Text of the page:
The 2019 edition, themed “Mobility for All”, will continue to showcase automotive products with an increasing focus on Malaysia’s vision towards connected mobility.
As the government’s flagship event to bring the entire automotive, transportation and mobility experience to Malaysians, the Autoshow continues to bring in unique displays, exhibitions and immersive activities, such as the 3km test-drive route, vehicle performance experiences as well as experiential insights into the technology, talent and opportunities that lie hidden within the breadth, depth and diversity that make up the industry ecosystem.
As we approach the fifth edition of the autoshow, one of the key ingredients is the thought process, or inspiration, that has sustained the Malaysia Autoshow brand in the last half decade.
When the Malaysia Automotive, Robotics and IoT Institute, or MARii, (previously Malaysia Automotive Institute) decided to host the autoshow, we started with very little experience in hosting events at such as large scale.
More importantly, while sustaining and growing domestic sales has always been an important agenda to MARii since its establishment, we realised that people of great automotive nations not only had an affection for cars, but also had an affinity for safety, technology and a sense of attachment to the science, engineering and innovation that manifested itself through a thriving automotive industry.
Perhaps the key myth that requires detachment in this sense – is that technologically-innovative societies are imagined as being full of engineers and scientists.
While having a critical mass in the scientific community is very important, there is no specialisation that can claim to be the key driver of innovation. The automotive industry requires artists, accountants, logistics experts and other non-technical experts to take science and engineering to a level where it becomes an art.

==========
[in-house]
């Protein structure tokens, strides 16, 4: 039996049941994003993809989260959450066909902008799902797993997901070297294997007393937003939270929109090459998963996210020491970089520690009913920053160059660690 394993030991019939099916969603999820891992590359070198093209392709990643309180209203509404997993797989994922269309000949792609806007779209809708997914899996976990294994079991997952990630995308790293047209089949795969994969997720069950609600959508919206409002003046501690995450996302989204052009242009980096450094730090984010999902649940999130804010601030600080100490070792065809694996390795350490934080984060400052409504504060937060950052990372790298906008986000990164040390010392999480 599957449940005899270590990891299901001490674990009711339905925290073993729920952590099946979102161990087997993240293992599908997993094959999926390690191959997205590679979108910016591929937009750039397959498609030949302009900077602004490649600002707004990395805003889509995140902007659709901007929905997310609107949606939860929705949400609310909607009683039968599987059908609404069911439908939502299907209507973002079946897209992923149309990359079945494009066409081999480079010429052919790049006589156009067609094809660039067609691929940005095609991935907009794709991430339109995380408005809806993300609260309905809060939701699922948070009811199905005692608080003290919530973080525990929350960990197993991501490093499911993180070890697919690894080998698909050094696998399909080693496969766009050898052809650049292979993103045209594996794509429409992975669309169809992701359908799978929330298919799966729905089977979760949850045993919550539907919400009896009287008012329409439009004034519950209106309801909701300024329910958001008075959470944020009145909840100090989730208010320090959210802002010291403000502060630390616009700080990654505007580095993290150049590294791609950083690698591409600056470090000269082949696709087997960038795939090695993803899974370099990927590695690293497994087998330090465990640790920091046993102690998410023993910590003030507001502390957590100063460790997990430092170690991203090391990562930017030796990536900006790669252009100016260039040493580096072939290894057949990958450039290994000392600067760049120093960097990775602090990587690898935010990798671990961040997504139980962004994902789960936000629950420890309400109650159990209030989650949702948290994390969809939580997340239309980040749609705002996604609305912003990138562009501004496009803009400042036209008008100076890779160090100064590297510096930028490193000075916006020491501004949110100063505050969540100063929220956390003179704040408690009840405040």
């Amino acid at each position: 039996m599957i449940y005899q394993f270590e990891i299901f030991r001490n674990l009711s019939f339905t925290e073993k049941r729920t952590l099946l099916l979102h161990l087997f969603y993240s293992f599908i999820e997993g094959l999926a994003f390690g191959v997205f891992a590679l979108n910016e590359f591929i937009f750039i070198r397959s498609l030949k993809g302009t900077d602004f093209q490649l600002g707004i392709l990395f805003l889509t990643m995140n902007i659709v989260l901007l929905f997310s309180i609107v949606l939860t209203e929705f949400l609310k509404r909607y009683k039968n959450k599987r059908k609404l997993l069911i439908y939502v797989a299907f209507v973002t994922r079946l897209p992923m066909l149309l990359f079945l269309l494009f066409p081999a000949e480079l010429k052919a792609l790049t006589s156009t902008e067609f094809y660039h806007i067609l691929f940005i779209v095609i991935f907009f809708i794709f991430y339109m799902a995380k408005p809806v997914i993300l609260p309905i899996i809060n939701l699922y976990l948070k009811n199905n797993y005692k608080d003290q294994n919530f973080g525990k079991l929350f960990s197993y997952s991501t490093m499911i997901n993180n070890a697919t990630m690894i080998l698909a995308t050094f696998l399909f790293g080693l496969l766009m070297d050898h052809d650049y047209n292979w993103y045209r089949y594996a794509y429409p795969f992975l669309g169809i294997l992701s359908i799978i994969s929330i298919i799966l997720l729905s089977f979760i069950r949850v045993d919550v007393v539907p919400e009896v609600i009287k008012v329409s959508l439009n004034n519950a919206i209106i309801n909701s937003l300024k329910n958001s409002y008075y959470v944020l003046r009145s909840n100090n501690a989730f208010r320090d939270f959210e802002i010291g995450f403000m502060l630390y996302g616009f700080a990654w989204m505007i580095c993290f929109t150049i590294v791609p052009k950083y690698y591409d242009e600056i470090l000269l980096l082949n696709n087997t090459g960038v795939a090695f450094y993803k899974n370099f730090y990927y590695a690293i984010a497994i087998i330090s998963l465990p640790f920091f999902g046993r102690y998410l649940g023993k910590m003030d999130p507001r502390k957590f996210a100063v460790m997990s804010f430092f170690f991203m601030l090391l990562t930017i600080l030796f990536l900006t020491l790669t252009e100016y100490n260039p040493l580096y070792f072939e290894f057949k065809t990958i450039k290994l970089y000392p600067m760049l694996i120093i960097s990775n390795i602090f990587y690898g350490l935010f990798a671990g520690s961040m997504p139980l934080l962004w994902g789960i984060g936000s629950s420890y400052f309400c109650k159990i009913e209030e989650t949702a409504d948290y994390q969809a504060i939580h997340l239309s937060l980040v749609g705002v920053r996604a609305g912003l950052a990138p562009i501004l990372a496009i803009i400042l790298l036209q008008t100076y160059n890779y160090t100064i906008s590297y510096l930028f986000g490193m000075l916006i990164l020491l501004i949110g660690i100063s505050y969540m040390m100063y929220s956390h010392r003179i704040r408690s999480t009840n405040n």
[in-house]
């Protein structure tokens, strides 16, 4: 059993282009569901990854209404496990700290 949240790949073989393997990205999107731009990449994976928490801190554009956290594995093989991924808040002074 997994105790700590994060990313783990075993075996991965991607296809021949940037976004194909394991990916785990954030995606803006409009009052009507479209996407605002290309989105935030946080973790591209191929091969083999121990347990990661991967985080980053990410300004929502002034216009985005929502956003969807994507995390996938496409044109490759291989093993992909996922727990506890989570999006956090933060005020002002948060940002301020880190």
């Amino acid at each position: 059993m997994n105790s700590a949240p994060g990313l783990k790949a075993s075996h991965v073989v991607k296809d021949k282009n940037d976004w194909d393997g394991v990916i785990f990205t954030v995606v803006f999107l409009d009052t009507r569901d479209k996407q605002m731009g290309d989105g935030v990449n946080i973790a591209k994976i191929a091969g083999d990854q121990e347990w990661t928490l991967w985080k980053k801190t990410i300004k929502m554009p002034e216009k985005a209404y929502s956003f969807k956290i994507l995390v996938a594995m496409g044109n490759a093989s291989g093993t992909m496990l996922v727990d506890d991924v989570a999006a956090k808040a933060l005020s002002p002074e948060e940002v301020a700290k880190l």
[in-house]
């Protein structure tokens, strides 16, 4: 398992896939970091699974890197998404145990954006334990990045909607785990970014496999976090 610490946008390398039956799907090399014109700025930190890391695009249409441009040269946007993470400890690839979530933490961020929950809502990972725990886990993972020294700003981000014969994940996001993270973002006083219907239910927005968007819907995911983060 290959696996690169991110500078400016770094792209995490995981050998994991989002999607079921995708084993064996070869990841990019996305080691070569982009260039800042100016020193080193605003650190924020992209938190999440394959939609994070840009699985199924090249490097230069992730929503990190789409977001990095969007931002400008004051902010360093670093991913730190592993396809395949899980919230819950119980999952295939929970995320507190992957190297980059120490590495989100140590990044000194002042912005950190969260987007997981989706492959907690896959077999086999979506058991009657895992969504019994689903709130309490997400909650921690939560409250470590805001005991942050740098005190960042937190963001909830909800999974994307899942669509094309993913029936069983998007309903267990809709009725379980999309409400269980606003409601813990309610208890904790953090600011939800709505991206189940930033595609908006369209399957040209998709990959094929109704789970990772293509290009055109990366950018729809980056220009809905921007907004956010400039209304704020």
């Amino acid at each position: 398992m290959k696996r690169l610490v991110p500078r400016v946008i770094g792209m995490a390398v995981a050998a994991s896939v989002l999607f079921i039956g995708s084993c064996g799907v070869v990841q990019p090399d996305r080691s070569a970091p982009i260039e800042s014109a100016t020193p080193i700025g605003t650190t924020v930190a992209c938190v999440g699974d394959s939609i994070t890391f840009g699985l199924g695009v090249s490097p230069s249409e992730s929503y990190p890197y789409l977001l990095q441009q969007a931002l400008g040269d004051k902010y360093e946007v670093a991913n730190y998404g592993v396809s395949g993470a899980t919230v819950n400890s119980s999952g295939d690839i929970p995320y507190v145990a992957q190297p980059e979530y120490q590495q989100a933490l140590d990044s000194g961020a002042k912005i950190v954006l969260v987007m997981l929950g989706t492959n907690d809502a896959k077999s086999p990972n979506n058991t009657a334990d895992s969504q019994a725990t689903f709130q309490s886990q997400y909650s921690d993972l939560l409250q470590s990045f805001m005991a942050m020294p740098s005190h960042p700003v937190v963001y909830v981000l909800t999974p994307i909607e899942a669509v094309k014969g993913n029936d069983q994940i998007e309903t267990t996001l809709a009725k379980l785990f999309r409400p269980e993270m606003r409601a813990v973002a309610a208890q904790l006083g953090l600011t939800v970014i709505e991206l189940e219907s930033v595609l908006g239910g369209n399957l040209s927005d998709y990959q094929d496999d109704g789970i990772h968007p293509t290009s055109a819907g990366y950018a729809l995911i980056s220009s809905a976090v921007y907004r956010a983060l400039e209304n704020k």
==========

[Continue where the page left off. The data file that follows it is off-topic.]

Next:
Furthermore, the advent of Industry 4.0 and connected mobility will certainly add new dimensions to such technological artistry, merging previously unconnected sectors into a grand industry of mobility – a major subject of this column throughout the years.
It is for this reason, the team has extensively reviewed and added new innovations to the show, starting with a new concept for the MARii mobility hall. The artistry, design, innovation and technology that lies within the entire value chain will be demonstrated in a single linear flow, so Malaysians know exactly where to match their interests to specific talents or technology components along the mobility value chain.
The end of the mobility hall will feature an imagined future mobility town, showcasing new linkages to the world of future mobility. It serves as the final connection to the MARii Enablers booth – where the participation of Malaysians in this new future can be realised.
The next connection will be highly experiential. For the young ones, parents now have the opportunity to spark their interest in experiential activities such as robot combat, autonomous vehicle programming, e-sports and automotive skills demonstrations at the MARii Activity Arena.
This is a great opportunity to take their minds off their phones and let them experience a multitude of new technologies that will become relevant tomorrow.
To encourage a showcase by the entire ecosystem, the MARii mobility hall has been subsidised by the government to allow participation by all stakeholders, including government, academic and startups vying for new opportunities in the market.
With that said, we hope the Malaysia Autoshow will continue to evolve its exhibits year on year, continuously experimenting and innovating, to spark the interest of the Malaysian society of all backgrounds and fields.
It is not only a show by the government, or by MARii. It is a showcase by the entire mobility ecosystem.

The writer is the chief executive officer of the Malaysia Automotive, Robotics and IoT Institute (MARii).